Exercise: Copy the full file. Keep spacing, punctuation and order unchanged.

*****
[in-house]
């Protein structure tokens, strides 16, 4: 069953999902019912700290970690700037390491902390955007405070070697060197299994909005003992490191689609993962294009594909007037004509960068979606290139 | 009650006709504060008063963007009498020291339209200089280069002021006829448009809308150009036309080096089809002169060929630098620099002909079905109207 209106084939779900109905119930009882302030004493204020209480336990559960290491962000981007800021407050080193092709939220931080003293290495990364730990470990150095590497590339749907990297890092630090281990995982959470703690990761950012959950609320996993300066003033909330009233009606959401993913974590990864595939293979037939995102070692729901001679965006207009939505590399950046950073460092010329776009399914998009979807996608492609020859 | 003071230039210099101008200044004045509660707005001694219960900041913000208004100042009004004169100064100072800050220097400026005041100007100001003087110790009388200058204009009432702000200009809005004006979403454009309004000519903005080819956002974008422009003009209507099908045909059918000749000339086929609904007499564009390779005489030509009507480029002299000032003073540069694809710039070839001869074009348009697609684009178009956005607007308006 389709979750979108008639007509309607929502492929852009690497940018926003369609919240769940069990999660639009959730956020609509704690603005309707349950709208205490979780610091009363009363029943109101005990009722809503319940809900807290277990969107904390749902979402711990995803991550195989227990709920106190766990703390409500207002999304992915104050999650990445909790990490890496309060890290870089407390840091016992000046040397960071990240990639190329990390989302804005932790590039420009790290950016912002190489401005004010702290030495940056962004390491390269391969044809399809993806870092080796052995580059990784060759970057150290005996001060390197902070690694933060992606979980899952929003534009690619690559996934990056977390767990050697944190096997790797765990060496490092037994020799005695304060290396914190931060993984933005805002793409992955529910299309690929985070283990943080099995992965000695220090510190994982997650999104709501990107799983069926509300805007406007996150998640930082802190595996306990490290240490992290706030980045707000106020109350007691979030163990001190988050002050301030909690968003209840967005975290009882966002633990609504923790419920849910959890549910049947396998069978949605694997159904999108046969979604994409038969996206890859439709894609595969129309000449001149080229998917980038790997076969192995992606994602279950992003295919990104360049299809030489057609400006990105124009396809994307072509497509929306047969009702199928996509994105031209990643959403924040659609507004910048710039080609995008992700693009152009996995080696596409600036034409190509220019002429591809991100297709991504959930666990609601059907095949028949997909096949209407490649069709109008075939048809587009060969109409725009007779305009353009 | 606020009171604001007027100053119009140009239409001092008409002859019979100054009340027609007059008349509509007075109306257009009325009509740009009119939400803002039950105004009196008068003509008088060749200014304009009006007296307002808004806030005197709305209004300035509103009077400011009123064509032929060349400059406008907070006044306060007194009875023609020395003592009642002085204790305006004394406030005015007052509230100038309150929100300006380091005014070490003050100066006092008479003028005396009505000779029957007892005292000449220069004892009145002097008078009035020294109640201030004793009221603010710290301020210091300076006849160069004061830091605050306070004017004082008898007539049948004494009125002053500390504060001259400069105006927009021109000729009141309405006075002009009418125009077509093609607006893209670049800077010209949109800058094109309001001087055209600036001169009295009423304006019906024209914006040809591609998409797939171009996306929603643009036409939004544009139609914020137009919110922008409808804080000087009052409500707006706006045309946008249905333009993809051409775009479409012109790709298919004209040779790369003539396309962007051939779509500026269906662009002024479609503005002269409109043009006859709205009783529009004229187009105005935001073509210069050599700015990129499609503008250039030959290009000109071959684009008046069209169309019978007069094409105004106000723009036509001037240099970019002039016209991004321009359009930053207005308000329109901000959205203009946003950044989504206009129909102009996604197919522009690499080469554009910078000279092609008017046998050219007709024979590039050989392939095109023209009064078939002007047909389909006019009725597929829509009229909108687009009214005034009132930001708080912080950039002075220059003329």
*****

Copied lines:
[in-house]
């Protein structure tokens, strides 16, 4: 069953999902019912700290970690700037390491902390955007405070070697060197299994909005003992490191689609993962294009594909007037004509960068979606290139 | 009650006709504060008063963007009498020291339209200089280069002021006829448009809308150009036309080096089809002169060929630098620099002909079905109207 209106084939779900109905119930009882302030004493204020209480336990559960290491962000981007800021407050080193092709939220931080003293290495990364730990470990150095590497590339749907990297890092630090281990995982959470703690990761950012959950609320996993300066003033909330009233009606959401993913974590990864595939293979037939995102070692729901001679965006207009939505590399950046950073460092010329776009399914998009979807996608492609020859 | 003071230039210099101008200044004045509660707005001694219960900041913000208004100042009004004169100064100072800050220097400026005041100007100001003087110790009388200058204009009432702000200009809005004006979403454009309004000519903005080819956002974008422009003009209507099908045909059918000749000339086929609904007499564009390779005489030509009507480029002299000032003073540069694809710039070839001869074009348009697609684009178009956005607007308006 389709979750979108008639007509309607929502492929852009690497940018926003369609919240769940069990999660639009959730956020609509704690603005309707349950709208205490979780610091009363009363029943109101005990009722809503319940809900807290277990969107904390749902979402711990995803991550195989227990709920106190766990703390409500207002999304992915104050999650990445909790990490890496309060890290870089407390840091016992000046040397960071990240990639190329990390989302804005932790590039420009790290950016912002190489401005004010702290030495940056962004390491390269391969044809399809993806870092080796052995580059990784060759970057150290005996001060390197902070690694933060992606979980899952929003534009690619690559996934990056977390767990050697944190096997790797765990060496490092037994020799005695304060290396914190931060993984933005805002793409992955529910299309690929985070283990943080099995992965000695220090510190994982997650999104709501990107799983069926509300805007406007996150998640930082802190595996306990490290240490992290706030980045707000106020109350007691979030163990001190988050002050301030909690968003209840967005975290009882966002633990609504923790419920849910959890549910049947396998069978949605694997159904999108046969979604994409038969996206890859439709894609595969129309000449001149080229998917980038790997076969192995992606994602279950992003295919990104360049299809030489057609400006990105124009396809994307072509497509929306047969009702199928996509994105031209990643959403924040659609507004910048710039080609995008992700693009152009996995080696596409600036034409190509220019002429591809991100297709991504959930666990609601059907095949028949997909096949209407490649069709109008075939048809587009060969109409725009007779305009353009 | 606020009171604001007027100053119009140009239409001092008409002859019979100054009340027609007059008349509509007075109306257009009325009509740009009119939400803002039950105004009196008068003509008088060749200014304009009006007296307002808004806030005197709305209004300035509103009077400011009123064509032929060349400059406008907070006044306060007194009875023609020395003592009642002085204790305006004394406030005015007052509230100038309150929100300006380091005014070490003050100066006092008479003028005396009505000779029957007892005292000449220069004892009145002097008078009035020294109640201030004793009221603010710290301020210091300076006849160069004061830091605050306070004017004082008898007539049948004494009125002053500390504060001259400069105006927009021109000729009141309405006075002009009418125009077509093609607006893209670049800077010209949109800058094109309001001087055209600036001169009295009423304006019906024209914006040809591609998409797939171009996306929603643009036409939004544009139609914020137009919110922008409808804080000087009052409500707006706006045309946008249905333009993809051409775009479409012109790709298919004209040779790369003539396309962007051939779509500026269906662009002024479609503005002269409109043009006859709205009783529009004229187009105005935001073509210069050599700015990129499609503008250039030959290009000109071959684009008046069209169309019978007069094409105004106000723009036509001037240099970019002039016209991004321009359009930053207005308000329109901000959205203009946003950044989504206009129909102009996604197919522009690499080469554009910078000279092609008017046998050219007709024979590039050989392939095109023209009064078939002007047909389909006019009725597929829509009229909108687009009214005034009132930001708080912080950039002075220059003329």